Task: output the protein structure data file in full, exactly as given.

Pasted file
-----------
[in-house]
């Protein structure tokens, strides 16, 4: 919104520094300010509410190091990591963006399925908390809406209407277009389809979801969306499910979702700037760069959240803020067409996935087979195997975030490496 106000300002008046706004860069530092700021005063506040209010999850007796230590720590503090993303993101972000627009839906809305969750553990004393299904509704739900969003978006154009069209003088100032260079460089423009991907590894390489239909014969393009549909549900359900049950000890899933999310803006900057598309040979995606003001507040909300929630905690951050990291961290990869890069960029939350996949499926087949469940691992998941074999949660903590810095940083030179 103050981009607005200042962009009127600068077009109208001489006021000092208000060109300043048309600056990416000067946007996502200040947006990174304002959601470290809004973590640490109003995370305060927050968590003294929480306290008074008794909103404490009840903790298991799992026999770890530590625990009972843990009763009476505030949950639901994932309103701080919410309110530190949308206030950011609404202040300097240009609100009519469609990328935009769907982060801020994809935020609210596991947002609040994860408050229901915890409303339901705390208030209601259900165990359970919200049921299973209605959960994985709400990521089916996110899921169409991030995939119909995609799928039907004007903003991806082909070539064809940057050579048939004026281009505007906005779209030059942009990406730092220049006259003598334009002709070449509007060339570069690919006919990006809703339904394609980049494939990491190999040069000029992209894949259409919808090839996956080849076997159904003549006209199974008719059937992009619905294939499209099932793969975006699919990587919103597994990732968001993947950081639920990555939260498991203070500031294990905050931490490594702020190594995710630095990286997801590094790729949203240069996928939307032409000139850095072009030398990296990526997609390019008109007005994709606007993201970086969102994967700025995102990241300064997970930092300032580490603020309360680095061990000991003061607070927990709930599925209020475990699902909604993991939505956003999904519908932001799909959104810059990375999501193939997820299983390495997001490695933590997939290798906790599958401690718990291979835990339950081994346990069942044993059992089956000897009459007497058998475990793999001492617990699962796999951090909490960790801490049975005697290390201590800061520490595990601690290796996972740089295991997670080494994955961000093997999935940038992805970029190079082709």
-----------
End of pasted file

[in-house]
């Protein structure tokens, strides 16, 4: 919104520094300010509410190091990591963006399925908390809406209407277009389809979801969306499910979702700037760069959240803020067409996935087979195997975030490496 106000300002008046706004860069530092700021005063506040209010999850007796230590720590503090993303993101972000627009839906809305969750553990004393299904509704739900969003978006154009069209003088100032260079460089423009991907590894390489239909014969393009549909549900359900049950000890899933999310803006900057598309040979995606003001507040909300929630905690951050990291961290990869890069960029939350996949499926087949469940691992998941074999949660903590810095940083030179 103050981009607005200042962009009127600068077009109208001489006021000092208000060109300043048309600056990416000067946007996502200040947006990174304002959601470290809004973590640490109003995370305060927050968590003294929480306290008074008794909103404490009840903790298991799992026999770890530590625990009972843990009763009476505030949950639901994932309103701080919410309110530190949308206030950011609404202040300097240009609100009519469609990328935009769907982060801020994809935020609210596991947002609040994860408050229901915890409303339901705390208030209601259900165990359970919200049921299973209605959960994985709400990521089916996110899921169409991030995939119909995609799928039907004007903003991806082909070539064809940057050579048939004026281009505007906005779209030059942009990406730092220049006259003598334009002709070449509007060339570069690919006919990006809703339904394609980049494939990491190999040069000029992209894949259409919808090839996956080849076997159904003549006209199974008719059937992009619905294939499209099932793969975006699919990587919103597994990732968001993947950081639920990555939260498991203070500031294990905050931490490594702020190594995710630095990286997801590094790729949203240069996928939307032409000139850095072009030398990296990526997609390019008109007005994709606007993201970086969102994967700025995102990241300064997970930092300032580490603020309360680095061990000991003061607070927990709930599925209020475990699902909604993991939505956003999904519908932001799909959104810059990375999501193939997820299983390495997001490695933590997939290798906790599958401690718990291979835990339950081994346990069942044993059992089956000897009459007497058998475990793999001492617990699962796999951090909490960790801490049975005697290390201590800061520490595990601690290796996972740089295991997670080494994955961000093997999935940038992805970029190079082709």